These ferry services between Sorrento and Positano are available all year round. The downside is that there are only three departures on this route per day. So if you’re planning to take this, make sure to plan in advance.

You’ll start your journey from the Sorrento Ferry Terminal, which is right in the heart of the city. From most hotels, you can walk to the terminal. You’ll dock at the Positano Ferry Terminal at the end, which is also conveniently located.

High-Speed Ferry From Sorrento to Positano

Several ferry companies offer high-speed boats from Sorrento to Positano. And you’ll find both at the Sorrento Ferry Terminal.

One option is Seremar, which takes you to Positano in around an hour and a half. The other is the speedier Positano Jet, which cuts down the travel time to only 40 minutes. The fastest option is Alilauro Gruson, which completes the journey in just around 20 minutes.

Seremar travels between the two destinations seven times per week. Positano Jet offers 14 sailings each week. While Alilauro Gruson runs between the two cities 25 times weekly.

Take note that these travel times can vary depending on the weather conditions.

Best Ferry From Sorrento to Positano

Depending on your budget, the best ferries to choose from on this route are Seremar, Positano Jet, and Alilauro Gruson. Alilauro Gruson is arguably the best of the three as it’s the fastest service from Sorrento to Positano. And because it travels more frequently between the two towns.

How Much Is the Ferry From Sorrento to Positano?

Ferry ticket prices from Sorrento to Positano start at 15 USD. Though prices vary between ferry companies, the difference is often minimal.

There’s an extra cost if you’re taking luggage, strollers, bikes, and animals with you. You’ll pay anywhere between 2 to 7 USD for these.

Sorrento to Positano Ferry Schedule

The earliest ferry leaving Sorrento to Positano departs at 8:55 AM. While the last ferry leaves at around 7:40 PM. If you want a more accurate schedule, make sure to check online where you can also book tickets in advance.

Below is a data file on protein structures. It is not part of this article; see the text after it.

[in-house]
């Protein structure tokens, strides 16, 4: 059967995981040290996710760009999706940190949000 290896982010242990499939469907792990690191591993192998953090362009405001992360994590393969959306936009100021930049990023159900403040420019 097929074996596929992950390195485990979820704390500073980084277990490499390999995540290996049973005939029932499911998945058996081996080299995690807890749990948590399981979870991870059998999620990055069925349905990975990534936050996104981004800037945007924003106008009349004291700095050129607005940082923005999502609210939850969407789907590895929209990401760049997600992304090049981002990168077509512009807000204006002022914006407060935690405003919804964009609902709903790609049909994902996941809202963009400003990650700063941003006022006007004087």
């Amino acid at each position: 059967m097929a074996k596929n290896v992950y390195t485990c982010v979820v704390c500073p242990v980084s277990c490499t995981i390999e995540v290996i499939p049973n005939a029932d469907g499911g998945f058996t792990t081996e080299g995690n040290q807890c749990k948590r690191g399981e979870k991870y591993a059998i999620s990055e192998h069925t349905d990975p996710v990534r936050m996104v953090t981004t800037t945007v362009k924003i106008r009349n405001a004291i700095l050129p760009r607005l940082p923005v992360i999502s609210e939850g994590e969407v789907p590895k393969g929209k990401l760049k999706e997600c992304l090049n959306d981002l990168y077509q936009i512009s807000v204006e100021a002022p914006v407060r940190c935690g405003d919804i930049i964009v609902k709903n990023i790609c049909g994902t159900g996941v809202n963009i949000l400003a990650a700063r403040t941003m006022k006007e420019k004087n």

Last Ferry From Positano to Sorrento

The last ferry traveling from Positano to Sorrento leaves at around 6:40 PM.

How Long Is the Ferry Ride From Sorrento to Positano?

The ferry ride from Sorrento to Positano is anywhere between 20 to 90 minutes. And your travel time will depend on the service you choose.

With Seremar, your travel time can be around an hour and a half. If you choose Positano Jet, your travel time will be around 40 minutes. And while Alilauro Gruson, your journey can be as fast as 20 minutes.

Private Boat From Sorrento to Positano

From the Sorrento Ferry Terminal, you can rent a private boat to take you to Positano. While this is a comfortable and efficient option, it does come with a high cost. Prices vary from one company to another, but you can expect to pay a few hundred dollars on this trip.

Train From Sorrento to Positano

While Sorrento has a train station, Positano doesn’t have one. In fact, the Amalfi Coast doesn’t have a train station. With this, you can’t ride a train to travel between the two cities.

Sorrento to Positano Train Price

Unfortunately, it’s not possible to ride a train from Sorrento to Positano. Your only transportation options are a bus, ferry, or private transfer.

Sorrento to Positano by Bus

Taking the bus is the most affordable way to travel from Sorrento to Positano. Ticket prices cost around 2 USD, and this journey only takes around one hour to complete.

Buses leave Sorrento for Positano daily. The earliest bus departs at 6:30 AM, while the last bus leaves at 7:00 PM. These buses leave every hour, so you’re sure to catch one.

Take note that this isn’t the most comfortable transportation option. Buses can get overcrowded, and you may need to wait longer to ride one due to the long lines. You may even have to stand during the whole journey on the way to Positano.

How Much Is the Bus From Sorrento to Positano?

Bus ticket prices from Sorrento to Positano cost around 2 USD.

Last Bus From Positano to Sorrento

The last bus to leave Positano for Sorrento leaves at around 3:00 PM.

Taxi From Sorrento to Positano

A taxi ride from Sorrento to Positano is comfortable, convenient, and fast. You can arrive at Positano in only around 45 minutes. You also don’t have to worry about schedules as you can hit the road any time.

The downside to this option is its high prices. Taxis on this route can cost around 46 USD or higher, depending on your preferences.

How Much Is a Taxi From Sorrento to Positano?

Taxis from Sorrento to Positano cost around 46 USD. But if you’re traveling with a bigger group, you need to get a bigger car that costs around 57 USD or higher.

Driving From Sorrento to Positano

Driving from Sorrento to Positano is a scenic way to travel. And because you’re in charge of your time, you can make stops for breathtaking views along the way.

From Sorrento, you can go to Positano via SS163. You’ll be covering a distance of around 10 miles (16 kilometers) on this route.

You can also take Via Nastro D’Argento and SS163 for some scenic spots. This route is longer though, covering a distance of 10.6 miles (17 kilometers).